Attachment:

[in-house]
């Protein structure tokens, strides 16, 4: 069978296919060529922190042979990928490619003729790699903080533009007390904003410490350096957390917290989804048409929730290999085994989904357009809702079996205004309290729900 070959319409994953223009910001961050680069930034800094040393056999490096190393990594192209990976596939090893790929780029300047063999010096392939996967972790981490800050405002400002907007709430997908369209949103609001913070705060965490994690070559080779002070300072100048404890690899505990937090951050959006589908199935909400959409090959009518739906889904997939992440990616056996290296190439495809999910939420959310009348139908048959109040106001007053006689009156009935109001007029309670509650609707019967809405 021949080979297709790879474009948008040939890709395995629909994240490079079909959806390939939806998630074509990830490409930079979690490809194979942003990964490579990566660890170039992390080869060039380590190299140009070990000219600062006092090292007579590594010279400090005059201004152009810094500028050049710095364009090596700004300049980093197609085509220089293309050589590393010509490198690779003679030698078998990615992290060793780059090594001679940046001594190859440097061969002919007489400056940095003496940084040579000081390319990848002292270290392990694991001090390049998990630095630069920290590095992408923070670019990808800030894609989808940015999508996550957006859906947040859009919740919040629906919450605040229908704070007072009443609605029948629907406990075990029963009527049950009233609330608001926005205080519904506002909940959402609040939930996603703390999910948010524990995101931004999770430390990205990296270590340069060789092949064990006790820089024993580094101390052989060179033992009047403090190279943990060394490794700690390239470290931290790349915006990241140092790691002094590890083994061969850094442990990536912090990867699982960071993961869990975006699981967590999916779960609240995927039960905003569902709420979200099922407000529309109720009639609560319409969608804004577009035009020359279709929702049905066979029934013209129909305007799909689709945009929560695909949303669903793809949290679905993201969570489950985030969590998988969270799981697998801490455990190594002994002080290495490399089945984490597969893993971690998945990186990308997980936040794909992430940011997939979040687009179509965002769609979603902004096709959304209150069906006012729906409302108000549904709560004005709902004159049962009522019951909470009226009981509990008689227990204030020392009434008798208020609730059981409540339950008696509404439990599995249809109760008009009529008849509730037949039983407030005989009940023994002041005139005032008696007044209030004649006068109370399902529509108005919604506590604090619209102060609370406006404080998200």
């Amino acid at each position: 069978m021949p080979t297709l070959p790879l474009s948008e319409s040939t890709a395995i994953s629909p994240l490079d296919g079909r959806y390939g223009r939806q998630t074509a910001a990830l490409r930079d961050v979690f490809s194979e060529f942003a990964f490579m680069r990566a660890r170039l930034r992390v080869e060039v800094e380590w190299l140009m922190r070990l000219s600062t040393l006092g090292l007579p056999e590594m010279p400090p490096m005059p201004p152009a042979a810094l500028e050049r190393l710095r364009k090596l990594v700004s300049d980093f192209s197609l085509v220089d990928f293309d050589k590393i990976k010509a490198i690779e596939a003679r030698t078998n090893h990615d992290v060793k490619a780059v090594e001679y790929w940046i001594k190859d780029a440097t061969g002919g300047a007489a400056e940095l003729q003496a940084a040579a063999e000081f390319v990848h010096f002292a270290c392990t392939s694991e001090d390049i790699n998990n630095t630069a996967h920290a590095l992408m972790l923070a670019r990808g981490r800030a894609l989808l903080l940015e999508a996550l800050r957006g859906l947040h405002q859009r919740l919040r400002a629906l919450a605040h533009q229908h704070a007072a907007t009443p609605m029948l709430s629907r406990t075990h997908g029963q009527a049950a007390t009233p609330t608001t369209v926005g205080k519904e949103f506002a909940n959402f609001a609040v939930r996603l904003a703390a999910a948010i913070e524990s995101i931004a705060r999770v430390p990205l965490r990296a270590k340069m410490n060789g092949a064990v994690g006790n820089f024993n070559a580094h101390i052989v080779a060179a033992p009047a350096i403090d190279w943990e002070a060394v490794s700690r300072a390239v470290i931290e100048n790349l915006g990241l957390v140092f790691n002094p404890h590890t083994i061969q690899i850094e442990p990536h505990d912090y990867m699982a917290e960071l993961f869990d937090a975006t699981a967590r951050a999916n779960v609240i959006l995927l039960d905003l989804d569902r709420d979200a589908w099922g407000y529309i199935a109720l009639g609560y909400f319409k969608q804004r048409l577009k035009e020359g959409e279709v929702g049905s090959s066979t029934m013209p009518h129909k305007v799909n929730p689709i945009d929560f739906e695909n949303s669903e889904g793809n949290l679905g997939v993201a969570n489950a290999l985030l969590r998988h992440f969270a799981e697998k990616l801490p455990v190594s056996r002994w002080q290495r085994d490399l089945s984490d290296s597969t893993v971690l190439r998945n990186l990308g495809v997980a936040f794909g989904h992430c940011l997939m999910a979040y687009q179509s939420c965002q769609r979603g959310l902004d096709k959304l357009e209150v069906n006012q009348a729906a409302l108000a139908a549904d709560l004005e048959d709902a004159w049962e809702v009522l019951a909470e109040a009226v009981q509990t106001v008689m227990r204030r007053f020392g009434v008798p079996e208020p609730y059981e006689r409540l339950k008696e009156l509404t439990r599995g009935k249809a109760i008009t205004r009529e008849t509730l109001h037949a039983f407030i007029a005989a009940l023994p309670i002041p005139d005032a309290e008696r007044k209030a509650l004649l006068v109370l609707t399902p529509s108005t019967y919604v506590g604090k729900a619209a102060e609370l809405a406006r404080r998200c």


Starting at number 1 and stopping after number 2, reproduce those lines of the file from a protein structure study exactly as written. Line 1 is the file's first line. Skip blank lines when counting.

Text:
[in-house]
């Protein structure tokens, strides 16, 4: 069978296919060529922190042979990928490619003729790699903080533009007390904003410490350096957390917290989804048409929730290999085994989904357009809702079996205004309290729900 070959319409994953223009910001961050680069930034800094040393056999490096190393990594192209990976596939090893790929780029300047063999010096392939996967972790981490800050405002400002907007709430997908369209949103609001913070705060965490994690070559080779002070300072100048404890690899505990937090951050959006589908199935909400959409090959009518739906889904997939992440990616056996290296190439495809999910939420959310009348139908048959109040106001007053006689009156009935109001007029309670509650609707019967809405 021949080979297709790879474009948008040939890709395995629909994240490079079909959806390939939806998630074509990830490409930079979690490809194979942003990964490579990566660890170039992390080869060039380590190299140009070990000219600062006092090292007579590594010279400090005059201004152009810094500028050049710095364009090596700004300049980093197609085509220089293309050589590393010509490198690779003679030698078998990615992290060793780059090594001679940046001594190859440097061969002919007489400056940095003496940084040579000081390319990848002292270290392990694991001090390049998990630095630069920290590095992408923070670019990808800030894609989808940015999508996550957006859906947040859009919740919040629906919450605040229908704070007072009443609605029948629907406990075990029963009527049950009233609330608001926005205080519904506002909940959402609040939930996603703390999910948010524990995101931004999770430390990205990296270590340069060789092949064990006790820089024993580094101390052989060179033992009047403090190279943990060394490794700690390239470290931290790349915006990241140092790691002094590890083994061969850094442990990536912090990867699982960071993961869990975006699981967590999916779960609240995927039960905003569902709420979200099922407000529309109720009639609560319409969608804004577009035009020359279709929702049905066979029934013209129909305007799909689709945009929560695909949303669903793809949290679905993201969570489950985030969590998988969270799981697998801490455990190594002994002080290495490399089945984490597969893993971690998945990186990308997980936040794909992430940011997939979040687009179509965002769609979603902004096709959304209150069906006012729906409302108000549904709560004005709902004159049962009522019951909470009226009981509990008689227990204030020392009434008798208020609730059981409540339950008696509404439990599995249809109760008009009529008849509730037949039983407030005989009940023994002041005139005032008696007044209030004649006068109370399902529509108005919604506590604090619209102060609370406006404080998200």